A recently published scientific study found that Planmeca Ultra Low Dose (ULD) CBCT technology was suitable for diagnostic use.

Planmeca’s Ultra Low Dose CBCT imaging technology was affirmed by a recent study published in the Oral Surgery, Oral Medicine, Oral Pathology and Oral Radiology journal.

The study found that the overall image quality of Planmeca’s ULD was at a diagnostically acceptable level for the defined diagnostic task. It also remarked that applying the Planmeca AINO noise reduction filter positively affected image quality when the exposure dose was low.

The company’s ULD technology has been studied in several scientific papers, one of which concluded that the technology reduces patient doses by up to 77% with no statistical reduction in image quality compared to standard protocols, according to Planmeca. The recently published study is the sixth clinical study on Planmeca ULD that confirmed its effectiveness and quality.

“This is our sixth major study validating the effects of ULD on our industry,” said Brent Garvin, senior product manager for imaging in North America at Planmeca. “This is exciting because no one else in the industry has this kind of validation from so many sources.”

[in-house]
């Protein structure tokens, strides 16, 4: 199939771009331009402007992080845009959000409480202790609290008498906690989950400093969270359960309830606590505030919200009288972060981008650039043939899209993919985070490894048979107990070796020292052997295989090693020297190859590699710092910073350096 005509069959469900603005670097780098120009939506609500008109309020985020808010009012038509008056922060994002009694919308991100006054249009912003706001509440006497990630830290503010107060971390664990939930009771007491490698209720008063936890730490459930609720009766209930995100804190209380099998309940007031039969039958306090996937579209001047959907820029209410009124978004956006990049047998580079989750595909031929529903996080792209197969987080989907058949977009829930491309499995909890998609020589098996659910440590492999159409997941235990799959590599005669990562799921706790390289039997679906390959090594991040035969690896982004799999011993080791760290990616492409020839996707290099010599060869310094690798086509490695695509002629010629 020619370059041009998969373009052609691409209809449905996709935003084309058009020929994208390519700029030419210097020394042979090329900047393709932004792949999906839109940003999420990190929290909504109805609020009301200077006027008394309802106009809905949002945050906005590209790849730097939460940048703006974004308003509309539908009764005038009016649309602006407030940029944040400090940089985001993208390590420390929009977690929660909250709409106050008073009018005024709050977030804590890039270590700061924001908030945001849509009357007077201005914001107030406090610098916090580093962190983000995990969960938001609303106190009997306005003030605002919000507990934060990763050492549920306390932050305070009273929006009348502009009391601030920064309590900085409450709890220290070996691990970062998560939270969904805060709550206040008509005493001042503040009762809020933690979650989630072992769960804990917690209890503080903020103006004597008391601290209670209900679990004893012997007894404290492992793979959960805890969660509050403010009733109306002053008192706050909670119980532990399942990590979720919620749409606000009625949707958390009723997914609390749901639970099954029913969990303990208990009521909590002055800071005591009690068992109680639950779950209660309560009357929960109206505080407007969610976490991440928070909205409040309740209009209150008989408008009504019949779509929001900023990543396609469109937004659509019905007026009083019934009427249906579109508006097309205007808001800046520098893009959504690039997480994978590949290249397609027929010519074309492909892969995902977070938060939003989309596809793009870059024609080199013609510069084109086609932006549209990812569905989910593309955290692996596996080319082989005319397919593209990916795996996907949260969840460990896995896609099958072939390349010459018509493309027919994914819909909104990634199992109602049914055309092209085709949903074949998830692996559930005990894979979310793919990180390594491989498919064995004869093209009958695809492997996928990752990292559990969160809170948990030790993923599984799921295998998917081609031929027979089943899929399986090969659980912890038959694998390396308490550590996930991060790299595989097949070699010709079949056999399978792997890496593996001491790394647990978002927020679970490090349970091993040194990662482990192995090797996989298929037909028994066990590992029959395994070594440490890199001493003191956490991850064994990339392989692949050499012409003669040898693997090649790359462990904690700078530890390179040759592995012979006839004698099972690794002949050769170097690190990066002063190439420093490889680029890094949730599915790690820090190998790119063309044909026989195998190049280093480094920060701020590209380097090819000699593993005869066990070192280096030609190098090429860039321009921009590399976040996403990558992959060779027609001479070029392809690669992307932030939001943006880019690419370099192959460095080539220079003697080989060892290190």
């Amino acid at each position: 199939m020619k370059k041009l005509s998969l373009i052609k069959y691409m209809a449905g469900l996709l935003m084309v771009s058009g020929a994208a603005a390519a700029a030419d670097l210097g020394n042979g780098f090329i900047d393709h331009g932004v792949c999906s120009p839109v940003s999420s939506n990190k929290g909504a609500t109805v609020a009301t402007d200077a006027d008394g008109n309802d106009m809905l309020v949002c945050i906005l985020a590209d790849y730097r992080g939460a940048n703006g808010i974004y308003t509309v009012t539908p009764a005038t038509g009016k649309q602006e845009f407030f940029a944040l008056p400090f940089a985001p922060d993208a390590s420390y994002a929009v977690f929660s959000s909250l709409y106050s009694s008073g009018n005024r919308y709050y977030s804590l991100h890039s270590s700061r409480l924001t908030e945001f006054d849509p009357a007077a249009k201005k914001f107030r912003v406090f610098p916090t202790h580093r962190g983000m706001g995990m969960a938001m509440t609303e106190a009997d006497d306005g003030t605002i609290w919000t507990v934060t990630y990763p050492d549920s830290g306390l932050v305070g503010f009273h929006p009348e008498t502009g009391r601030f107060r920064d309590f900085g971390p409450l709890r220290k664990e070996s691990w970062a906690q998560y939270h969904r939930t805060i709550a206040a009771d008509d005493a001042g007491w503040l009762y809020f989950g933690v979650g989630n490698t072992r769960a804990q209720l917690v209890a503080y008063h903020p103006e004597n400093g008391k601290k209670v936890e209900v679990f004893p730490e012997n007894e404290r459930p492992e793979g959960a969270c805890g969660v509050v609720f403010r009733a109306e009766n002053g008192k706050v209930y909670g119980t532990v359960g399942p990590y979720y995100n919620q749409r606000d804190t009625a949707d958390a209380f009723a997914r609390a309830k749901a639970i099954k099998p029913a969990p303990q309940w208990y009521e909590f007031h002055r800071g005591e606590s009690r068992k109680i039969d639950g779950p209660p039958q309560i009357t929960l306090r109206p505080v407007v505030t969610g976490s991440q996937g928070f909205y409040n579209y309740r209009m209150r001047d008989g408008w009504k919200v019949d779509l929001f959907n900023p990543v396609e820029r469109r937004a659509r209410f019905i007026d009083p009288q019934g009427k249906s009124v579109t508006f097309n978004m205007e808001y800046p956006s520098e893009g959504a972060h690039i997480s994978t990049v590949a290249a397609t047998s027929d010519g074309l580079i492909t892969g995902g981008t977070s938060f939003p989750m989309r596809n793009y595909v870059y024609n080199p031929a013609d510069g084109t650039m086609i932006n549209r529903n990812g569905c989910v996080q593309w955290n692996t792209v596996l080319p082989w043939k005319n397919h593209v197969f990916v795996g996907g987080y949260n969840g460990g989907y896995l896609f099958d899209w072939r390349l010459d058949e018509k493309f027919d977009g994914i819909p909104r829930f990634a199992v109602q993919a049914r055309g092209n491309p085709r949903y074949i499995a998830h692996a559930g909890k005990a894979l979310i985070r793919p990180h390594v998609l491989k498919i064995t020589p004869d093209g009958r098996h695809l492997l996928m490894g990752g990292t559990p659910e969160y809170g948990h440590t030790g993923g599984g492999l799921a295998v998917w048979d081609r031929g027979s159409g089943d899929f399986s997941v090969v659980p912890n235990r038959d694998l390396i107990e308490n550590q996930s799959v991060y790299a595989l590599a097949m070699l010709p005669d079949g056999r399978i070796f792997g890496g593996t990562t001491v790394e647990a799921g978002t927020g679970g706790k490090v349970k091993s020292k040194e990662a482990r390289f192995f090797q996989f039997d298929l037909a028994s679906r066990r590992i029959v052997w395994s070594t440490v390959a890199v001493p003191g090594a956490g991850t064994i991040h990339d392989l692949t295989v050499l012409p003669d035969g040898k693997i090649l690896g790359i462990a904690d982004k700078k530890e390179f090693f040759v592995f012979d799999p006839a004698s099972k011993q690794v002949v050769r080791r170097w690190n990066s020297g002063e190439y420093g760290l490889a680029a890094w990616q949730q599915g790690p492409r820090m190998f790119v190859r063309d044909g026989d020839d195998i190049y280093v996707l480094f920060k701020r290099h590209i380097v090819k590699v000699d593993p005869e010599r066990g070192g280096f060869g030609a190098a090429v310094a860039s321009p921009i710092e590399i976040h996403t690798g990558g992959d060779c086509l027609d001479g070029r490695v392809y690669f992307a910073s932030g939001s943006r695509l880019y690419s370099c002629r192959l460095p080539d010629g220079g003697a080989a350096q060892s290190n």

Other studies have concluded that ULD is recommended for pre-implant radiographic assessment and that Cephalometric images reconstructed from ULD CBCT images should be considered in orthodontic treatment planning.

Planmeca ULD images were also found to have sufficient diagnostic image quality in pediatric settings for planning and follow-up imaging.

Planmeca says that lowering the patient dose is important because it reduces risk to the patient and allows clinicians to employ CBCT technology in more applications.

“Planmeca is currently the only manufacturer in the market with these advanced features and the evidentiary clinical studies to support the claims,” said Garvin. “The implications of ultra low dose patient radiation paired with diagnostically valuable image quality is paving the way for CBCT use in routine diagnostics.”

Photo via Planmeca